Did you catch the two big signings announced last Wednesday?

The New York Yankees spent $175 million for a pitcher who has never thrown a ball in the major leagues

The Boston Red Sox committed $750,000 for an outfielder named to the All-Star Game three times.

For New York, the staggering investment (before taxes) in Japanese pitcher Masahiro Tanaka was a must for a franchise that has been slipping. New York has no depth and not much promise in its minor league system. The Yankees had to resort to a familiar theme of spending their way back to contention.

The Red Sox are enjoying depth and a minor league system that currently is among the best in baseball. Adding a player like Grady Sizemore, once a star but out of the game the past two years because of injuries, simply adds to the depth.

Boston did not have to sign Sizemore.


The Yankees absolutely had to have Tanaka.

New York did not make the playoffs last year – and rival Boston winning the World Series only added insult. TV revenues were down and attendance dropped to a 12-year low.

So the Yankees are hoping for a makeover like 2009, when they spent $423.5 million on the contracts of three players (C.C. Sabathia, Mark Teixeira and A.J. Burnett).

The need for big-spending back then was obvious. New York missed the playoffs in 2008 (while the thrifty Rays reached the World Series, following a 2007 season when Boston won it all).

The big money paid off. The new players, along with a solid core group, produced a World Series title in 2009.

Since then, the Yankees have lost in the ALCS twice and the divisional series once, before sitting out last year – an applaudable achievement, for sure. But aging players were declining in production and health. New York needed a fix.


The Yankees also wanted to stop paying luxury taxes on their payroll, which meant it had to get under $189 million. The suspension of Alex Rodriguez and his $25 million salary helped (but just a reminder that New York is still on the hook with A-Rod, for $61 million for seasons 2015 through 2017).

That $189 million goal is now a dream. The Yankees look headed toward a $200 million payroll.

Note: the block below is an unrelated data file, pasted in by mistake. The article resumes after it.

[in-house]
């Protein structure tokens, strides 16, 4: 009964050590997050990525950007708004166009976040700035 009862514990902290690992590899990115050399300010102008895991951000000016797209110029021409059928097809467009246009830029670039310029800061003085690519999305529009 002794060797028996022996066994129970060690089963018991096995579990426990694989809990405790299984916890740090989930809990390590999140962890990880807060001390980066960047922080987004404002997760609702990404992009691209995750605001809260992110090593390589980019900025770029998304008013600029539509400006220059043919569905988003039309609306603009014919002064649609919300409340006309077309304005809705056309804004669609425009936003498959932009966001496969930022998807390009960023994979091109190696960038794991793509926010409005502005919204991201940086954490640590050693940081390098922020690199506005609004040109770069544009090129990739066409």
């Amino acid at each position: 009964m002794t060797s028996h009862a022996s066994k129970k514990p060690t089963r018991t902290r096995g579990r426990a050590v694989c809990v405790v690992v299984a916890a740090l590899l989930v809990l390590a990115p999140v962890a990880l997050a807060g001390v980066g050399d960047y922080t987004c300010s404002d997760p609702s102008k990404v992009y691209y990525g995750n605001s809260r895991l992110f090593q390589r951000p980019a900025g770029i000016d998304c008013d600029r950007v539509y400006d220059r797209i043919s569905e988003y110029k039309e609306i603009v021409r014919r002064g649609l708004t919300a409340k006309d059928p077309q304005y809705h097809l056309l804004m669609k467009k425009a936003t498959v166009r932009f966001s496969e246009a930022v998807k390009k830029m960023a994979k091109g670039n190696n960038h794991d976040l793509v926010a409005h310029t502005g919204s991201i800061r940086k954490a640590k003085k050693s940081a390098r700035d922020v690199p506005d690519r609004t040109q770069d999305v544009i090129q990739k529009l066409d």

But New York had to spend if it wanted to compete in 2014. How else could the Yankees improve? A thin minor league system (few decent prospects above the lower levels) means no homegrown players and no bargaining chips for trades.

Time to open the checkbook: $153 million for Jacoby Ellsbury, $85 million for Brian McCann, $45 million for Carlos Beltran and now $175 million (which includes the $20 million posting fee) to Tanaka.

That’s $458 million – more than the pre-2009 spending spree (but for four players; what a deal!).

And the farm system continues to take a hit. The signing of free agents Ellsbury, McCann and Beltran cost the Yankees three draft picks.


So what does New York get for its money: Star power and question marks.

A rotation that begins with Sabathia, Hiroki Kiroda and Tanaka looks decent. But Sabathia, 33, is coming off his worst year (4.78 ERA) and Kiroda, who faded last season, turns 39 in two weeks.

Then there is the question of Tanaka and how his stuff will translate. Red Sox fans know all about those questions, watching the decline of Daisuke Matsuzaka.

Pitching depth will remain a concern in the rotation and bullpen.

And New York’s infield is an injury (or two) from imploding. A-Rod and Robinson Cano are gone. Teixeira played 15 games and Derek Jeter 17 games last year because of injury.

New York signed Brian Roberts, 36, to play second base. He has an injury history, having played only 192 games over the past four years.


Signing Roberts (only $2 million) is similar to the Red Sox signing Sizemore – taking a chance on a veteran who has had health problems.

But New York needs Roberts to come through much more than Boston needs Sizemore (who may not make the team, or could begin the season on the disabled list).

Boston has spent money this offseason – $32 million on a two-year deal for Mike Napoli, $9.5 million (two years) for reliever Edward Mujica and $8.25 million for catcher A.J. Pierzynski.

No big splashes.

Boston did not make big headlines with its transitions last offseason, and things worked out.

New York received a bulk of the offseason attention with its splashy signings and it could propel the Yankees, like it did five years ago.


But that build-by-checkbook philosophy continues to hamper New York. The 2014 season may go better for the Yankees but the big contracts will eventually be more burden than boost.

THE BEST 100 PROSPECTS in the game were listed by the Major League website (mlb.com) and Boston led all teams with nine prospects named – shortstop Xander Bogaerts (No. 2), pitcher Henry Owens (30), outfielder Jackie Bradley Jr. (33), pitchers Allen Webster (46), third baseman Garin Cecchini (57), catcher Blake Swihart (61), infielder Mookie Betts (62), pitcher Matt Barnes (86) and pitcher Trey Ball (96).

Bogaerts, Bradley, Webster and Barnes are former Sea Dogs. Owens and Cecchini are expected back after finishing last season in Portland. Swihart and Betts are due to join them. Ball, a first-round draft pick out of high school last year, is expected to pitch in the rookie leagues or Class A this year.

The Yankees had two prospects in the top 100 – catcher Gary Sanchez (47) and outfielder Mason Williams (75).

The No. 1 prospect was Twins outfielder Byron Buxton, who could be playing for the New Britain Rock Cats this year.

THE SEA DOGS’ annual food drive/ticket deal ends Friday. Fans get a free ticket with every ticket purchased, along with a donation of a non-perishable food item. All the food collected will go to the Good Shepherd Food-Bank.

Kevin Thomas can be reached at 791-6411 or at:


Twitter: ClearTheBases

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